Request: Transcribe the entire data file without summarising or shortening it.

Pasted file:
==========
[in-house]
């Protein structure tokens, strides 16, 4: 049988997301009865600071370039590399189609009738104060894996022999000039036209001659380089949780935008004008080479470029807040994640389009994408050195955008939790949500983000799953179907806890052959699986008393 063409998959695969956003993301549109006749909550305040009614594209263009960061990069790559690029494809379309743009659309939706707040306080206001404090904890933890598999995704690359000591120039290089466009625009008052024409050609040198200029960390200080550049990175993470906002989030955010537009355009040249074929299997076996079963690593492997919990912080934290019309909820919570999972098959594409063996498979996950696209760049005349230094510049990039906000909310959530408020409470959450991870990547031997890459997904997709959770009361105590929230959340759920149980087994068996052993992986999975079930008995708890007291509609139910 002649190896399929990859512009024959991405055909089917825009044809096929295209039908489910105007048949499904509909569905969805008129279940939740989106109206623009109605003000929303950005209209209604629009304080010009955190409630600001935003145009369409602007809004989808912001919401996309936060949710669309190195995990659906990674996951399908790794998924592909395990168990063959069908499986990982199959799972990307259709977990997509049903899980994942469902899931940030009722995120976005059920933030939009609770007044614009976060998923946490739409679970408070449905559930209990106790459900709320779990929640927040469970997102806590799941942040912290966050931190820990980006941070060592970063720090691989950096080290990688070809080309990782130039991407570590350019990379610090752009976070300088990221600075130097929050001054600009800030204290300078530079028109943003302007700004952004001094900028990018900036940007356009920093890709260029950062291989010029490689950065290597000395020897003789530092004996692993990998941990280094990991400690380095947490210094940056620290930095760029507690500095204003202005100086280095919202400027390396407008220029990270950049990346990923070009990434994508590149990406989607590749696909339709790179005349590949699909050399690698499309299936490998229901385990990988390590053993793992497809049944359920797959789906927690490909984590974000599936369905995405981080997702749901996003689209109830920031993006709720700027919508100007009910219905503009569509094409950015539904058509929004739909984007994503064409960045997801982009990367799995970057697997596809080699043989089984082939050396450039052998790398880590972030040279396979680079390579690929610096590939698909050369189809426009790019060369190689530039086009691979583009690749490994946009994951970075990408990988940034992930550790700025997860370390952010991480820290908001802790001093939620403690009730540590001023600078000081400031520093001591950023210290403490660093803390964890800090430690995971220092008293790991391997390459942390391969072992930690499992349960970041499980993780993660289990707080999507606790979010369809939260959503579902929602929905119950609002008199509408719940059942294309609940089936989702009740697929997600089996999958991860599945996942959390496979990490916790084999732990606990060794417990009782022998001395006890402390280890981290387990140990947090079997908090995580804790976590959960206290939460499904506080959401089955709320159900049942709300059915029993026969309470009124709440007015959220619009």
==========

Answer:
[in-house]
């Protein structure tokens, strides 16, 4: 049988997301009865600071370039590399189609009738104060894996022999000039036209001659380089949780935008004008080479470029807040994640389009994408050195955008939790949500983000799953179907806890052959699986008393 063409998959695969956003993301549109006749909550305040009614594209263009960061990069790559690029494809379309743009659309939706707040306080206001404090904890933890598999995704690359000591120039290089466009625009008052024409050609040198200029960390200080550049990175993470906002989030955010537009355009040249074929299997076996079963690593492997919990912080934290019309909820919570999972098959594409063996498979996950696209760049005349230094510049990039906000909310959530408020409470959450991870990547031997890459997904997709959770009361105590929230959340759920149980087994068996052993992986999975079930008995708890007291509609139910 002649190896399929990859512009024959991405055909089917825009044809096929295209039908489910105007048949499904509909569905969805008129279940939740989106109206623009109605003000929303950005209209209604629009304080010009955190409630600001935003145009369409602007809004989808912001919401996309936060949710669309190195995990659906990674996951399908790794998924592909395990168990063959069908499986990982199959799972990307259709977990997509049903899980994942469902899931940030009722995120976005059920933030939009609770007044614009976060998923946490739409679970408070449905559930209990106790459900709320779990929640927040469970997102806590799941942040912290966050931190820990980006941070060592970063720090691989950096080290990688070809080309990782130039991407570590350019990379610090752009976070300088990221600075130097929050001054600009800030204290300078530079028109943003302007700004952004001094900028990018900036940007356009920093890709260029950062291989010029490689950065290597000395020897003789530092004996692993990998941990280094990991400690380095947490210094940056620290930095760029507690500095204003202005100086280095919202400027390396407008220029990270950049990346990923070009990434994508590149990406989607590749696909339709790179005349590949699909050399690698499309299936490998229901385990990988390590053993793992497809049944359920797959789906927690490909984590974000599936369905995405981080997702749901996003689209109830920031993006709720700027919508100007009910219905503009569509094409950015539904058509929004739909984007994503064409960045997801982009990367799995970057697997596809080699043989089984082939050396450039052998790398880590972030040279396979680079390579690929610096590939698909050369189809426009790019060369190689530039086009691979583009690749490994946009994951970075990408990988940034992930550790700025997860370390952010991480820290908001802790001093939620403690009730540590001023600078000081400031520093001591950023210290403490660093803390964890800090430690995971220092008293790991391997390459942390391969072992930690499992349960970041499980993780993660289990707080999507606790979010369809939260959503579902929602929905119950609002008199509408719940059942294309609940089936989702009740697929997600089996999958991860599945996942959390496979990490916790084999732990606990060794417990009782022998001395006890402390280890981290387990140990947090079997908090995580804790976590959960206290939460499904506080959401089955709320159900049942709300059915029993026969309470009124709440007015959220619009």